rsync with Email Notification

This post describes how an email can be sent automatically from a rsync backup script to inform the user about the backup status. This is helpful to ensure that the backup is executed successfully and that the necessary countermeasures can be taken in case of an error. An error may occur if the storage space for the backup target is too small, not accessible, etc. It seems obvious that for personal use nobody would check the backup log every day. Therefore, it must be possible to quickly interpret the backup status via email. This can be accomplished by writing the status directly in the subject of the email e.g.: SUCCESS or ERROR. For better interpretability the rsync log is written into the body of the email. This should only be done if the email server is under your own control. Otherwise the email provider that might also be the cloud provider can still see the structure of your backup. e.g.: Microsoft or Google.


The following points must be ensured before configuring the email notification and creating the backup script.

  • The sources to be backed up needs to be mounted
  • The target to store the backup needs to be mounted
  • Access to a SMTP Server

The target to store the backup might be a local HDD connected with USB or in my case a cloud service. It is highly recommended to encrypt the data locally if the backup is stored on a cloud service like Dropbox, OneDrive, Google Drive or myCloud. The general setup with encryption was threated in detail in a previous post: Encrypted Cloud Backup .

Setting up the Email Notification

This section describes briefly the setup and how emails can be sent in Linux over the terminal. This is practical to automatically send the status after the backup is completed. First, the necessary packages need to be installed. Mailutils is used for handling the emails via terminal and Postfix MTA is used to send the emails over an external SMTP server such as Gmail, Amazon SES or any other SMTP service. In my case I use my own SMTP server.

sudo apt-get install mailutils postfix libsasl2-2 libsasl2-modules

Once the installation is finished, the Postfix configuration is open with the text editor.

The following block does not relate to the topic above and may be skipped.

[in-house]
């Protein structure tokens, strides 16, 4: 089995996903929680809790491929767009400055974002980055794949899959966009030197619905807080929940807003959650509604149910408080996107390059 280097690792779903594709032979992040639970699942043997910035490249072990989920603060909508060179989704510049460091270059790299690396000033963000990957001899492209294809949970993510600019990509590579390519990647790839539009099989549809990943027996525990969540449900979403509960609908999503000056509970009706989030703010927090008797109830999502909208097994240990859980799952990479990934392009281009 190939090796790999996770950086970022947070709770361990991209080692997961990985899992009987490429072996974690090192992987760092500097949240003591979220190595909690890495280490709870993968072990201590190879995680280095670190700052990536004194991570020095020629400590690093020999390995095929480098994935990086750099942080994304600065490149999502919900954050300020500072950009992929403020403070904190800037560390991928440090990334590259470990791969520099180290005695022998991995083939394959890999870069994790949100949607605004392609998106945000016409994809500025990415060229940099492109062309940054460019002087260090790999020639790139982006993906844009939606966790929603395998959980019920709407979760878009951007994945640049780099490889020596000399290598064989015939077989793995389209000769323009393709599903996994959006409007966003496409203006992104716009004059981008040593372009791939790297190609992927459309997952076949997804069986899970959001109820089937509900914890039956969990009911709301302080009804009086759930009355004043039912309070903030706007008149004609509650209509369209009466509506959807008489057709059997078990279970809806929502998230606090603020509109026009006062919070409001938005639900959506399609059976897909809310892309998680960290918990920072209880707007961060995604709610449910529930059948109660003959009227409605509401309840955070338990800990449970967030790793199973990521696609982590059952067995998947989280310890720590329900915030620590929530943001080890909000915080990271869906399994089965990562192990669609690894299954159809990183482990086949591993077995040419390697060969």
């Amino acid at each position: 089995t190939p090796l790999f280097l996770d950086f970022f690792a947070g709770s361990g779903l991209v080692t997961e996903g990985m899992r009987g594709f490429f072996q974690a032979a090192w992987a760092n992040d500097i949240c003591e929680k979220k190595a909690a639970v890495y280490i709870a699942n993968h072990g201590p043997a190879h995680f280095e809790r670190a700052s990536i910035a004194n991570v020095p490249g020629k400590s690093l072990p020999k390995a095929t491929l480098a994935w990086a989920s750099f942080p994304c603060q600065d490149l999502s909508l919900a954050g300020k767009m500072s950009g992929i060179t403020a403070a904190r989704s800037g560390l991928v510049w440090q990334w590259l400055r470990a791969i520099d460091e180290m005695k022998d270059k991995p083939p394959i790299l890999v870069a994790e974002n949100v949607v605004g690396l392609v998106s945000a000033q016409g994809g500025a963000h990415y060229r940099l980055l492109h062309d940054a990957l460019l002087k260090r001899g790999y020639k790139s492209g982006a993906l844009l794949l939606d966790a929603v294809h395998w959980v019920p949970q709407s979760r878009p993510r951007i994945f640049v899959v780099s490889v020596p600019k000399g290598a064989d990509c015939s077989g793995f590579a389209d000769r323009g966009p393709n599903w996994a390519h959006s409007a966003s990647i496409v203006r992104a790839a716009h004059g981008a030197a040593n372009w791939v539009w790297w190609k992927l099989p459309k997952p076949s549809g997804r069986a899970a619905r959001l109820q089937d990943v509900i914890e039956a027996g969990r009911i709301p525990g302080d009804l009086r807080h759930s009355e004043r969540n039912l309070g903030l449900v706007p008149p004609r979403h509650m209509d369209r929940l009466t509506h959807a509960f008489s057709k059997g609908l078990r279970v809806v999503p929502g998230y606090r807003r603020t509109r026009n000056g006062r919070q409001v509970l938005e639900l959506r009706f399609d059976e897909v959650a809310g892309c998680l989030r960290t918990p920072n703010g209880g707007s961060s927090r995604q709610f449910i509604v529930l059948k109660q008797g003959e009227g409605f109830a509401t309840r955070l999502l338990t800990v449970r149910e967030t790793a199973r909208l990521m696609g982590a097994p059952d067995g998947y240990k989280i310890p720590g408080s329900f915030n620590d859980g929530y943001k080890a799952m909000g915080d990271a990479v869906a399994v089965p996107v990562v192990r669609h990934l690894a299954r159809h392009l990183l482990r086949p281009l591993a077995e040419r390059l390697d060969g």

sudo nano /etc/postfix/

First the hostname is set to the FQDN as configured during the setup of Postfix. Then the configuration of the external SMTP server is adapted.

# TLS parameters

smtp_tls_session_cache_database = btree:${data_directory}/smtp_scache

smtpd_relay_restrictions = permit_mynetworks permit_sasl_authenticated defer_un>
myhostname =
alias_maps = hash:/etc/aliases
alias_database = hash:/etc/aliases
mydestination = $myhostname, backup-server, localhost.localdomain, , localhost
relayhost = []:465
mynetworks = [::ffff:]/104 [::1]/128
mailbox_size_limit = 0
recipient_delimiter = +
inet_interfaces = all
inet_protocols = all

smtp_sasl_password_maps = hash:/etc/postfix/smtp_auth
sender_canonical_maps = hash:/etc/postfix/sender_canonical

smtp_sasl_auth_enable = yes
smtp_sasl_security_options = noanonymous
smtp_tls_security_level = encrypt
smtp_use_tls = yes
smtp_tls_wrappermode = yes

Next the credentials for the external SMTP server authentification are stored in the file smtp_auth. The file can be opened with the following command.

sudo nano /etc/postfix/smtp_auth

The SMTP server URL and port is added as well as the user and password.


The hash db file for Postfix is created with the postmap command.

sudo postmap /etc/postfix/smtp_auth

The Canonical senders are specified in the file sender_canonical.

sudo nano /etc/postfix/sender_canonical

The linux users are assigned to the sender email address by the following lines.


and convertet into the hash db format by postmap.

sudo postmap /etc/postfix/sender_canonical

And finally Postfix is restarted.

sudo service postfix reload

A test email can be send with the following command to

mail -s 'Test message header' <<< 'Test message body'

With the following command it can be verified if the email was sent successfully or not.

tail -f /var/log/mail.log

mail + rsync Script

Finally, the mail command is integrated in the rsync backup script. The script is saved under /usr/local/bin/rsync_script. Different SOURCES can be specified at the beginning of the script. The TARGET is in my case the mounted and decrypted backup folder under my home directory. In case the backup succeeds the email subject contains SUCCESS and otherwise ERROR. Moreover, the body of the email contains a description of the rsync log and the detailed rsync report. The sender name and organization may be adapted with the -a option of the mail command.


# Specifications
SOURCES=("/media/source1 /media/source2" )



# Perform the backup using rsync
rsync -av --exclude '@eaDir' \
        --exclude ".*" \
        --no-perms \
        --no-group \
        --no-owner \
        --inplace \
        --exclude=[#]recycle \
        --log-file=$LOGFILE \
        --log-file-format="File changed! %f %i" \

if [[ $RESULT -gt 0 ]]

# Send the email
echo "Mail Subject: " $MAIL_SUBJECT
(echo -e "$MAIL_SUBJECT\n\nrsync legend:\n"; \
        cat rsync_man.txt; \
        echo -e "\nThe backup on the server has terminated with the following message:\n"; \
        cat $LOGFILE) | \
        mail \
        -a "From: Sender Name <>"  \
        -a "Organization: Organization" \
        -s "$MAIL_SUBJECT" \


The presented automatic email notification about the rsync backup helps to keep track of the backups performed and informs the user if something went wrong. This reduces the response time and prevents possible data loss due to a non-functioning backup system.